Exemption applications   

An employer or a registered employer organisation can apply for an exemption from the minimum wage.

The exemption is not permanent, it is for a period of 12 months. Employers can apply online and have to show that they cannot afford the national minimum wage. Additionally, they have to hold a wide and meaningful engagement with workers and union representatives in the workplace.

The act does not allow for complete exemption from the national minimum wage, only a 10% reduction. So workers entitled to earn R20 an hour can be paid R18 – R16.20 for farm workers and 13.50 for domestic workers – if the CCMA grants an employer an exemption.

Van der Walt said 475 exemption applications were received from employers between 1 January and 19 August 2019. The commission granted 289 of these.

The majority of the applications came from the non-profit sector, with 124 applications affecting 19 967 workers, followed by the manufacturing sector, with 105 applications affecting 16 172 workers.

Hindrance to targets

Morajane said in his presentation to delegates at the CCMA conference that exemptions will be one of the major negatives in government reaching its target of six million workers being paid the national minimum wage. He said with 289 exemption applications already having been granted in the space of eight months, reaching the target of six million would be a difficult task.

Workers raised the issue of institutional failure at the Department of Employment and Labour, saying employers are flouting the law and that inspectors are not able to deal with the issues. Union official Sicelo KaMagqwetha said this failure by the department will undermine the objectives of the national minimum wage.

Adding to the challenge of implementing the wage, according to Morajane, is the absence of written contracts and payslips in certain sectors. When a domestic worker refers a dispute to the CCMA, saying they are being paid below the minimum wage, “how would you know that a domestic worker is underpaid the minimum wage if there is no contract or a payslip?” A factual dispute then arises, making the matter more complex to resolve.

It must be made easier for compliance inspectors to access places of work. At the moment, the CCMA said, it is difficult for inspectors to get into private homes and farms, the places of work for domestic and farm workers. Employers hide behind the right to privacy and this should not be the case, it said.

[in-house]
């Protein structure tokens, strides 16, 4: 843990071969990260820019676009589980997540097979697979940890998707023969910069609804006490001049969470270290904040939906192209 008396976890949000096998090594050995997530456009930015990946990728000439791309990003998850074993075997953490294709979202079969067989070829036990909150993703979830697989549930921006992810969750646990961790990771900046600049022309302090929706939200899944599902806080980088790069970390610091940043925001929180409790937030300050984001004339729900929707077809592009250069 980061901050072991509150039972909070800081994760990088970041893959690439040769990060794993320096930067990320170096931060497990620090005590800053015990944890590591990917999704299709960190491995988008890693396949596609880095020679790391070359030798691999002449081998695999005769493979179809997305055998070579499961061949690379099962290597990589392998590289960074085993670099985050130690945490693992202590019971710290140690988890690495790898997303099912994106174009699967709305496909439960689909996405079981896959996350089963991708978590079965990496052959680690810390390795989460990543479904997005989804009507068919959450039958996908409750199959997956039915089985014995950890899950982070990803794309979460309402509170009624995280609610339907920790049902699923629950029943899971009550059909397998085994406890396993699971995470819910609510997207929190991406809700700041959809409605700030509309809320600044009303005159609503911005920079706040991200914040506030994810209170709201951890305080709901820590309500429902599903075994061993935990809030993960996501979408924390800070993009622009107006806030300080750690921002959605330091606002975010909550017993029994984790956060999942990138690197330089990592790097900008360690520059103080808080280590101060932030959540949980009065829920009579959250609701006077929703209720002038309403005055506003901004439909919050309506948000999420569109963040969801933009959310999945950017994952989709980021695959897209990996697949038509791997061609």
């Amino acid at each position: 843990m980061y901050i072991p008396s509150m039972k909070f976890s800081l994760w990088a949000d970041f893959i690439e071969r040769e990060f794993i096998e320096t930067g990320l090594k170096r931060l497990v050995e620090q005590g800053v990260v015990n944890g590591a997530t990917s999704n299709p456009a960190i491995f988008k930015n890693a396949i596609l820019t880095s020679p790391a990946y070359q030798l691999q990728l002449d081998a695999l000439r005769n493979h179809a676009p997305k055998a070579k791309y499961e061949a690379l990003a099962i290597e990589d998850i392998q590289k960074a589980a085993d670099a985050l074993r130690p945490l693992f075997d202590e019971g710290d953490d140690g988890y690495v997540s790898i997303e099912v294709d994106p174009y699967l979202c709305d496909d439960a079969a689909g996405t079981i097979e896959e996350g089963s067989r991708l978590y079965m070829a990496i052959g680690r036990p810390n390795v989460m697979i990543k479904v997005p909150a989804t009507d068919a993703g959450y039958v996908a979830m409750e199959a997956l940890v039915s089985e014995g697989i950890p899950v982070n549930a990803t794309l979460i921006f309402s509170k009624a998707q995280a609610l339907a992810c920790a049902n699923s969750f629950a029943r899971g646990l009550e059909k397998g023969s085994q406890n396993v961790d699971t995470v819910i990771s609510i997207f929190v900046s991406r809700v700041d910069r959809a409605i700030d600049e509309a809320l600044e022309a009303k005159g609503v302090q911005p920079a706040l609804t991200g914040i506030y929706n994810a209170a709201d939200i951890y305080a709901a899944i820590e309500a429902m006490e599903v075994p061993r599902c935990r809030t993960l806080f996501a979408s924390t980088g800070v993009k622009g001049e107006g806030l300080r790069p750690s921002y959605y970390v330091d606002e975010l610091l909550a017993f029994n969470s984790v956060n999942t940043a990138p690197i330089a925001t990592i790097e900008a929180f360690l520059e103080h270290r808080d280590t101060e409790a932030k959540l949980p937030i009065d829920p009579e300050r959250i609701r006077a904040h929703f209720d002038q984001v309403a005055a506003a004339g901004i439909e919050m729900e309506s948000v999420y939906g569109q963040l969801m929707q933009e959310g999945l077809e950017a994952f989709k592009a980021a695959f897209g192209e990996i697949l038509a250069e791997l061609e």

Adding to the delay in the implementation of the minimum wage, among other reasons, is employers appealing minor CCMA decisions in the labour courts. “You can’t fight a R1 000 reward by spending R100 000” in legal costs. To avert this, policy must change to allow the CCMA to administer its own appeals, said Morajane. It is a view Waglay supports.

Academic jargon 

Reflecting on some of the expert presentations at the conference, certain workers said the language used was not accessible and was too academic.

“I don’t want to call out names, but there were professors here that were addressing mere shop stewards, academically so. Yesterday, the other professor was addressing shop stewards on statistics and was going deeper into statistics, and you could feel the house was not following,” said Majavu.

Saccawu organiser Thokozile Mchunu agreed, saying the organisers had allowed too little time for engagement and questions from delegates who wanted more clarity. But “the academics [were] given ample time to make their presentations”.

Morajane responded by saying that the CCMA would try “vigorously” in future to see the planned presentations beforehand and ask presenters to speak in a more accessible way.

“You can use narratives to show that a category that is affected badly in the benefit of the minimum wage, it’s those that work on farms and as domestic workers. But if you put that in a graph in the economic sense, they are still not following you and the language used becomes too technical.

It has been our intention that when you present, you must simplify. Albert Einstein once said, ‘If you can’t explain it simply, it means you also do not understand it,’” said Morajane.

Original article: